We really only had three-days and two nights for our first trip to Kyoto. So we planned as much as we could during those three days, including both sightseeing and eating! After we dropped off our luggage at the Hyatt Regency Kyoto, we wasted no time and took taxi directly to the market.The four-hundred-year-old Kyoto Nishiki Market is one of Japan’s most iconic markets and a must-visit place for tourists.
How to get to Kyoto Nishiki Market
Bordered on the west by Takakura-dori and on the east by Teramachi-dori, the Kyoto Nishiki Market is very easy to reach.
- From Kyoto Station, catch the Karasuma Subway line and get off at Shijo station, which is a short walk to the Takakura-dori entrance (near where the red dot is in the map).
- If you are taking the Hankyu Line, you can get off at the Karasuma Station.
- If you are taking a taxi, tell the driver to drop you off at the side street by Daimaru store, that is where the Takakura-dori entrance of the Kyoto Nishiki Market is.
Since we had been traveling all morning, we were feeling hungry by the time we arrived at the market entrance. Not sure if there were sit-down restaurants inside the market, we decided to have a quick lunch at the ramen shop (the red dot on the map above). The ramen hit the perfect spot!
Kyoto Nishiki Market – the “Kyoto Kitchen”
After lunch, we made our way to the market, which was busy but also very pleasant. Known as “Kyoto’s Kitchen”, many food-related things can be found in this lively retail market, from fresh and dried seafood, fresh and pickled produce, soft and hard sweets, to knives and cookware. There were so much yummy goodies here that we had a difficult time not wanting to try everything or take home all the cute stuffs!
My favorite snack in the Kyoto Nishiki Market was the giant roasted chestnuts and hot rice crackers! The kids had soft ice cream and Snoopy mochi from the Snoopy shop. My daughter picked up a pair of chopsticks from the Chopstick shop and had her name engraved onto the chopsticks (free of charge). The market also sells various type of dry rice seasonings. I regretted not picking up any of them as I was just overwhelmed (they all tasted good to me!)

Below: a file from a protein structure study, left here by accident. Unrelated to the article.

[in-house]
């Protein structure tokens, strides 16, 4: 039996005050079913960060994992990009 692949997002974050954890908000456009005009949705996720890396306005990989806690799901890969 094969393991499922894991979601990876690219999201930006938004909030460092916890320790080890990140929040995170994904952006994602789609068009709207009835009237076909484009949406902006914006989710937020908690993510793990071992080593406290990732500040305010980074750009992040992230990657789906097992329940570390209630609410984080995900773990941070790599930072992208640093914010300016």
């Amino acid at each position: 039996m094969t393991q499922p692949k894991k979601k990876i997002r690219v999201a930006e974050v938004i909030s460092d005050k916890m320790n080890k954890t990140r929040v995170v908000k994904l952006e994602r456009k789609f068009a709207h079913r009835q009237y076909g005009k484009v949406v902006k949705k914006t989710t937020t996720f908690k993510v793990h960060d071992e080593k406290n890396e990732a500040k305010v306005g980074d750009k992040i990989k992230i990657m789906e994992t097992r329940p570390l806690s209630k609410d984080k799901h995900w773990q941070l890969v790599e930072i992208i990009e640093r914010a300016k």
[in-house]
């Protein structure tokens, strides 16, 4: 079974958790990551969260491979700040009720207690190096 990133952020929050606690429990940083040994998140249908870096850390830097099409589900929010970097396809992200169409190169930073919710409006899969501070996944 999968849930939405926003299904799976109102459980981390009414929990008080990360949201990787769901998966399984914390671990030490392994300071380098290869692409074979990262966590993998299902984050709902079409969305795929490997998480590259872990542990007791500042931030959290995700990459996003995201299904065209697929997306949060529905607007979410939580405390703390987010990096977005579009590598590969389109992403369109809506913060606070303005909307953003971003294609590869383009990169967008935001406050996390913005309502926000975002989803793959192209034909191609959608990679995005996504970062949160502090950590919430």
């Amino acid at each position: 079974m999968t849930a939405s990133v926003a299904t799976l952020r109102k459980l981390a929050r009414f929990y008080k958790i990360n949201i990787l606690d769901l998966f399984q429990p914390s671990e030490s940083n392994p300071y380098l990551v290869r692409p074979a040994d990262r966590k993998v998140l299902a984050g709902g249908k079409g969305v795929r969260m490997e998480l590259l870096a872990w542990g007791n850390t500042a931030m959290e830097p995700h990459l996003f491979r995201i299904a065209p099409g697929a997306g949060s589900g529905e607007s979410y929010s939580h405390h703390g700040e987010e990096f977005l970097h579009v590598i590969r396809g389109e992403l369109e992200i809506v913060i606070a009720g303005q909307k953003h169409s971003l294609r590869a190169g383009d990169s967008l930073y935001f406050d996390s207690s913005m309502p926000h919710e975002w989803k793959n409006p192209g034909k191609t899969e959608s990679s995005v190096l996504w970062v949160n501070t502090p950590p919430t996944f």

The Kyoto Nishiki Market is open seven days a week, although many shops are closed on Wednesdays. Most stalls open around 9 a.m. and start closing around 6 p.m. You can easily spend a few hours here just wandering along. At the other end of the market was a covered shopping street with small shops, restaurants and bakeries. We walked through it quickly, then hopped into taxi towards Nijo Castle.
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It’s ironic that you mistakenly wrote ironic instead of iconic.
Thanks for pointing it out. Fixed.
Looks Like you had lot of fun in Kyoto market, while not trying to wasting time, like real Japanese peoples. It’s just amazing japans how Japan become economic giant with still visible beautiful Japan culture.